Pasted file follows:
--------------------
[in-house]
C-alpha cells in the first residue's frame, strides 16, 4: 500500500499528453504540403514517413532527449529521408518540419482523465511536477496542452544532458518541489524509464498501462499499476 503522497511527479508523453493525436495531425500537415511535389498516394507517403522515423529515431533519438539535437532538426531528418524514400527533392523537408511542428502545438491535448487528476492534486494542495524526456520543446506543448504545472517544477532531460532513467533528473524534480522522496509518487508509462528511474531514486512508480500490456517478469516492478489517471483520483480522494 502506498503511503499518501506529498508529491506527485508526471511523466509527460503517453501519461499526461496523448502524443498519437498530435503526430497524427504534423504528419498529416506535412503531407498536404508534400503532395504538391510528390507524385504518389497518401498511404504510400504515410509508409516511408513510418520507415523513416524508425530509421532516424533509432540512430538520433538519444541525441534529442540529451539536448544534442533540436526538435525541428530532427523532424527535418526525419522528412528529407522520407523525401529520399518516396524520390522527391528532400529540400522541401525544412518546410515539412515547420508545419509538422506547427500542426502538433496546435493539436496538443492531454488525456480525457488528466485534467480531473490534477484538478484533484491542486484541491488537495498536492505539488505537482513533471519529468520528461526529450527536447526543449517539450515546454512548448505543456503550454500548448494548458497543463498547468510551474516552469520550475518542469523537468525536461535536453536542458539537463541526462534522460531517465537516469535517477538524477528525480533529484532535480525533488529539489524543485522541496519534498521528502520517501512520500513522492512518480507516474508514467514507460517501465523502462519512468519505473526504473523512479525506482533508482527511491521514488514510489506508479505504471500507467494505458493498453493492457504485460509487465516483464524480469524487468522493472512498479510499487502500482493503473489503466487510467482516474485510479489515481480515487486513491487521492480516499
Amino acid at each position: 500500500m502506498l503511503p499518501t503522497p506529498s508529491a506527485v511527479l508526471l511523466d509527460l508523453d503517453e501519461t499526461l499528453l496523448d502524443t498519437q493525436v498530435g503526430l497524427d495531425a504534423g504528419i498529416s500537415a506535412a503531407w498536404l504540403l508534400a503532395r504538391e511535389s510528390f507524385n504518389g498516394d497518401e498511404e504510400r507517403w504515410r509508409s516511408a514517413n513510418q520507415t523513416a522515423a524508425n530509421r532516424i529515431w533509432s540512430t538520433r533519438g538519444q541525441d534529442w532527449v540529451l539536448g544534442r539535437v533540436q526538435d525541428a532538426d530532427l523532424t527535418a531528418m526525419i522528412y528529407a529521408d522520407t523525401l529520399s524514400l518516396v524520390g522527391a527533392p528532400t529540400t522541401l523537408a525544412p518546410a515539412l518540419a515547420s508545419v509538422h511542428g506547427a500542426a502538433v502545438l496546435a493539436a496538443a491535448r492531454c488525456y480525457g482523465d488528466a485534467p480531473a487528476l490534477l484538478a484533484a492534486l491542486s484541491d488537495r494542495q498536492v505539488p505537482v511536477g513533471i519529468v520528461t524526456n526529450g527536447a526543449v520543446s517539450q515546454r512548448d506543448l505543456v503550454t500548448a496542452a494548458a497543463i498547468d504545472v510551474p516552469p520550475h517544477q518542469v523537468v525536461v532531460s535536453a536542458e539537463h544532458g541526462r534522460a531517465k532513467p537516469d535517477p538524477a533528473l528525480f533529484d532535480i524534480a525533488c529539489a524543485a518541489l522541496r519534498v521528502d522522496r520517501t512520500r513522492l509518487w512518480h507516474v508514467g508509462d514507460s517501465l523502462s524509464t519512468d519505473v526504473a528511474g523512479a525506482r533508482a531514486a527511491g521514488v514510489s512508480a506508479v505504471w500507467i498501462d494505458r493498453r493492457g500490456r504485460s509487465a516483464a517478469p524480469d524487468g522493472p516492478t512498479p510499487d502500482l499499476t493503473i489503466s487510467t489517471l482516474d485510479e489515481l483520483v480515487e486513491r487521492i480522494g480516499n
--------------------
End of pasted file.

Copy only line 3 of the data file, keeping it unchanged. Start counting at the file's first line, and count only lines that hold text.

Amino acid at each position: 500500500m502506498l503511503p499518501t503522497p506529498s508529491a506527485v511527479l508526471l511523466d509527460l508523453d503517453e501519461t499526461l499528453l496523448d502524443t498519437q493525436v498530435g503526430l497524427d495531425a504534423g504528419i498529416s500537415a506535412a503531407w498536404l504540403l508534400a503532395r504538391e511535389s510528390f507524385n504518389g498516394d497518401e498511404e504510400r507517403w504515410r509508409s516511408a514517413n513510418q520507415t523513416a522515423a524508425n530509421r532516424i529515431w533509432s540512430t538520433r533519438g538519444q541525441d534529442w532527449v540529451l539536448g544534442r539535437v533540436q526538435d525541428a532538426d530532427l523532424t527535418a531528418m526525419i522528412y528529407a529521408d522520407t523525401l529520399s524514400l518516396v524520390g522527391a527533392p528532400t529540400t522541401l523537408a525544412p518546410a515539412l518540419a515547420s508545419v509538422h511542428g506547427a500542426a502538433v502545438l496546435a493539436a496538443a491535448r492531454c488525456y480525457g482523465d488528466a485534467p480531473a487528476l490534477l484538478a484533484a492534486l491542486s484541491d488537495r494542495q498536492v505539488p505537482v511536477g513533471i519529468v520528461t524526456n526529450g527536447a526543449v520543446s517539450q515546454r512548448d506543448l505543456v503550454t500548448a496542452a494548458a497543463i498547468d504545472v510551474p516552469p520550475h517544477q518542469v523537468v525536461v532531460s535536453a536542458e539537463h544532458g541526462r534522460a531517465k532513467p537516469d535517477p538524477a533528473l528525480f533529484d532535480i524534480a525533488c529539489a524543485a518541489l522541496r519534498v521528502d522522496r520517501t512520500r513522492l509518487w512518480h507516474v508514467g508509462d514507460s517501465l523502462s524509464t519512468d519505473v526504473a528511474g523512479a525506482r533508482a531514486a527511491g521514488v514510489s512508480a506508479v505504471w500507467i498501462d494505458r493498453r493492457g500490456r504485460s509487465a516483464a517478469p524480469d524487468g522493472p516492478t512498479p510499487d502500482l499499476t493503473i489503466s487510467t489517471l482516474d485510479e489515481l483520483v480515487e486513491r487521492i480522494g480516499n